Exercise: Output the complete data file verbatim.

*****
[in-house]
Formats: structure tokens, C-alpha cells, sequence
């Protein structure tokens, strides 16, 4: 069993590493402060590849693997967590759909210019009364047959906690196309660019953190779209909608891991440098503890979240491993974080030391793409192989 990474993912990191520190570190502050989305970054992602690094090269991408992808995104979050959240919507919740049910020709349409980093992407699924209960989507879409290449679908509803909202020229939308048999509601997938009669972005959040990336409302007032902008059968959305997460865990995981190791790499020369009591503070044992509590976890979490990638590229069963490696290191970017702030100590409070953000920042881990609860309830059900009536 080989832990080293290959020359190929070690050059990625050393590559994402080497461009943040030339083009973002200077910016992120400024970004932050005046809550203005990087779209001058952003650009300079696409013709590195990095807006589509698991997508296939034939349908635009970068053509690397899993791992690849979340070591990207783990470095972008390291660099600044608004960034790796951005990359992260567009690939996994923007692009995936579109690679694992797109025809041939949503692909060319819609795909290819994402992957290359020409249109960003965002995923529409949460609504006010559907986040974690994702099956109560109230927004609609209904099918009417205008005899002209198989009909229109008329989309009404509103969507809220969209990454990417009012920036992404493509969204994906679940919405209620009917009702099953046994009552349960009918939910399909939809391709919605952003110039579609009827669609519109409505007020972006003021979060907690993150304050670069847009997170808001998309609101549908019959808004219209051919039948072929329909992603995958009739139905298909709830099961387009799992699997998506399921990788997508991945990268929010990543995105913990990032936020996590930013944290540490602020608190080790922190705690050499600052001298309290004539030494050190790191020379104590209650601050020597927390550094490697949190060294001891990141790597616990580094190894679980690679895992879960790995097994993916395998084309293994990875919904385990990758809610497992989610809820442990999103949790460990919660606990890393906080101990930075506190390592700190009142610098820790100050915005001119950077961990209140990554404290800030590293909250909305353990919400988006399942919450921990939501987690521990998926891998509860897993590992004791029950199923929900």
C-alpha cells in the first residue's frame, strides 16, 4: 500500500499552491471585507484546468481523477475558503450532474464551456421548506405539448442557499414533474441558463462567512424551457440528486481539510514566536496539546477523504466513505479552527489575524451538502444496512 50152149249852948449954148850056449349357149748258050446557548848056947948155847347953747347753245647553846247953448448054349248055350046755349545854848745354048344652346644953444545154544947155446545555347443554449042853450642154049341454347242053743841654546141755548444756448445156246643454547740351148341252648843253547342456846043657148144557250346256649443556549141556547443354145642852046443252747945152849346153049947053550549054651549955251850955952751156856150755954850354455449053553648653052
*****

[in-house]
Formats: structure tokens, C-alpha cells, sequence
């Protein structure tokens, strides 16, 4: 069993590493402060590849693997967590759909210019009364047959906690196309660019953190779209909608891991440098503890979240491993974080030391793409192989 990474993912990191520190570190502050989305970054992602690094090269991408992808995104979050959240919507919740049910020709349409980093992407699924209960989507879409290449679908509803909202020229939308048999509601997938009669972005959040990336409302007032902008059968959305997460865990995981190791790499020369009591503070044992509590976890979490990638590229069963490696290191970017702030100590409070953000920042881990609860309830059900009536 080989832990080293290959020359190929070690050059990625050393590559994402080497461009943040030339083009973002200077910016992120400024970004932050005046809550203005990087779209001058952003650009300079696409013709590195990095807006589509698991997508296939034939349908635009970068053509690397899993791992690849979340070591990207783990470095972008390291660099600044608004960034790796951005990359992260567009690939996994923007692009995936579109690679694992797109025809041939949503692909060319819609795909290819994402992957290359020409249109960003965002995923529409949460609504006010559907986040974690994702099956109560109230927004609609209904099918009417205008005899002209198989009909229109008329989309009404509103969507809220969209990454990417009012920036992404493509969204994906679940919405209620009917009702099953046994009552349960009918939910399909939809391709919605952003110039579609009827669609519109409505007020972006003021979060907690993150304050670069847009997170808001998309609101549908019959808004219209051919039948072929329909992603995958009739139905298909709830099961387009799992699997998506399921990788997508991945990268929010990543995105913990990032936020996590930013944290540490602020608190080790922190705690050499600052001298309290004539030494050190790191020379104590209650601050020597927390550094490697949190060294001891990141790597616990580094190894679980690679895992879960790995097994993916395998084309293994990875919904385990990758809610497992989610809820442990999103949790460990919660606990890393906080101990930075506190390592700190009142610098820790100050915005001119950077961990209140990554404290800030590293909250909305353990919400988006399942919450921990939501987690521990998926891998509860897993590992004791029950199923929900």
C-alpha cells in the first residue's frame, strides 16, 4: 500500500499552491471585507484546468481523477475558503450532474464551456421548506405539448442557499414533474441558463462567512424551457440528486481539510514566536496539546477523504466513505479552527489575524451538502444496512 50152149249852948449954148850056449349357149748258050446557548848056947948155847347953747347753245647553846247953448448054349248055350046755349545854848745354048344652346644953444545154544947155446545555347443554449042853450642154049341454347242053743841654546141755548444756448445156246643454547740351148341252648843253547342456846043657148144557250346256649443556549141556547443354145642852046443252747945152849346153049947053550549054651549955251850955952751156856150755954850354455449053553648653052